Dr Mark HassedIn the commercial sense people “buy” dentistry. However, from the point of view of being a health care provider, the last thing that you want to be seen as doing is “selling” the services you provide.

Patients should never perceive that you have a barrow to push (i.e. you are trying to guide them to an outcome favourable to you). If they do, it's bad for your credibility and long term relationship with the patient.

Therefore I always avoid sales techniques. For example, I would never say to the patient “Your investment will be…” when quoting the fee.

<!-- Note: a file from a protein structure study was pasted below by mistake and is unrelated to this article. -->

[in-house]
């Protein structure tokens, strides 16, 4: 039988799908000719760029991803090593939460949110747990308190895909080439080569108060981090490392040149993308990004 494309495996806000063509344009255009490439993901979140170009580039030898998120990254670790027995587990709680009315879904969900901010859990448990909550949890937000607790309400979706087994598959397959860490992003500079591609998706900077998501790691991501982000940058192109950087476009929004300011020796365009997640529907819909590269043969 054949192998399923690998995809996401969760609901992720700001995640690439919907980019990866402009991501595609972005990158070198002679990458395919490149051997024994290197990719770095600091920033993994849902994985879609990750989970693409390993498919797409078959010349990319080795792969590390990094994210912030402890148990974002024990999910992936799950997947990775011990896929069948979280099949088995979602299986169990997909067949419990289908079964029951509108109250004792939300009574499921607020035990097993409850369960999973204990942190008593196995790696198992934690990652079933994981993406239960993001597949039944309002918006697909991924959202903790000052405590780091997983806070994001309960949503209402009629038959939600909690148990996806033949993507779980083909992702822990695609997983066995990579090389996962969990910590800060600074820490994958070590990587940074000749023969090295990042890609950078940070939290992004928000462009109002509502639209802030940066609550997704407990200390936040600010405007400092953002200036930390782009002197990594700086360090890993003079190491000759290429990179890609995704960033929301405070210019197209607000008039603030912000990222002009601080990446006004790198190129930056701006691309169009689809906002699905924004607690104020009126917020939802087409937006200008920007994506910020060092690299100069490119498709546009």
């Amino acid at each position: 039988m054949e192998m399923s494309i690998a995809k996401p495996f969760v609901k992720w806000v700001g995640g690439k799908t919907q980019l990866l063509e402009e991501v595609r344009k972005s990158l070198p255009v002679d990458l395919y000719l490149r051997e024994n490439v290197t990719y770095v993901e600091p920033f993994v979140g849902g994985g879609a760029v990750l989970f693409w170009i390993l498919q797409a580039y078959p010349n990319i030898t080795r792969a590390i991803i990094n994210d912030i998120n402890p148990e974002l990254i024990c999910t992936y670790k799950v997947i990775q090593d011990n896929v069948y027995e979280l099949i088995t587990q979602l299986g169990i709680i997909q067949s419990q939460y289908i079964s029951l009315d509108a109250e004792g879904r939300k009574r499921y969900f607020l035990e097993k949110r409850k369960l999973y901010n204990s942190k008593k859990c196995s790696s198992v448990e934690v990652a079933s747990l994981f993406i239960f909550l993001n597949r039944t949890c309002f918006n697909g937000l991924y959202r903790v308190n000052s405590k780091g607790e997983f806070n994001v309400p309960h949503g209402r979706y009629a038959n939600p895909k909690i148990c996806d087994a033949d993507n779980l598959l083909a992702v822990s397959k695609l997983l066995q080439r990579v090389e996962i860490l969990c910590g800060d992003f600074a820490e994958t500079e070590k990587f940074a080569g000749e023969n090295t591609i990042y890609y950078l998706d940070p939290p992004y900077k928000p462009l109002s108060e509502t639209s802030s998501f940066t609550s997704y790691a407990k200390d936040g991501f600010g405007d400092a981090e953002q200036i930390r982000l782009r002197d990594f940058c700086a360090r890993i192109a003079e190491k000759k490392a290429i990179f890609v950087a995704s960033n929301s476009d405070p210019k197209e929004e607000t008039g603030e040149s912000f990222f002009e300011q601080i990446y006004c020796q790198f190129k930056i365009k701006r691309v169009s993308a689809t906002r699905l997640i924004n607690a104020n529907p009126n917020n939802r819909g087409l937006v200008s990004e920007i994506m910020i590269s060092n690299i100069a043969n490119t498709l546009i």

And if they asked me a question about whether they could get their work done by Christmas I would never reply “If we can get it done by Christmas would you like to proceed?”

Sophisticated patients (and even unsophisticated ones) will recognise those as sales techniques and you will lose authority. Patients should perceive you as their trusted dental advisor — never as a salesperson.

How do you position yourself to the patient?

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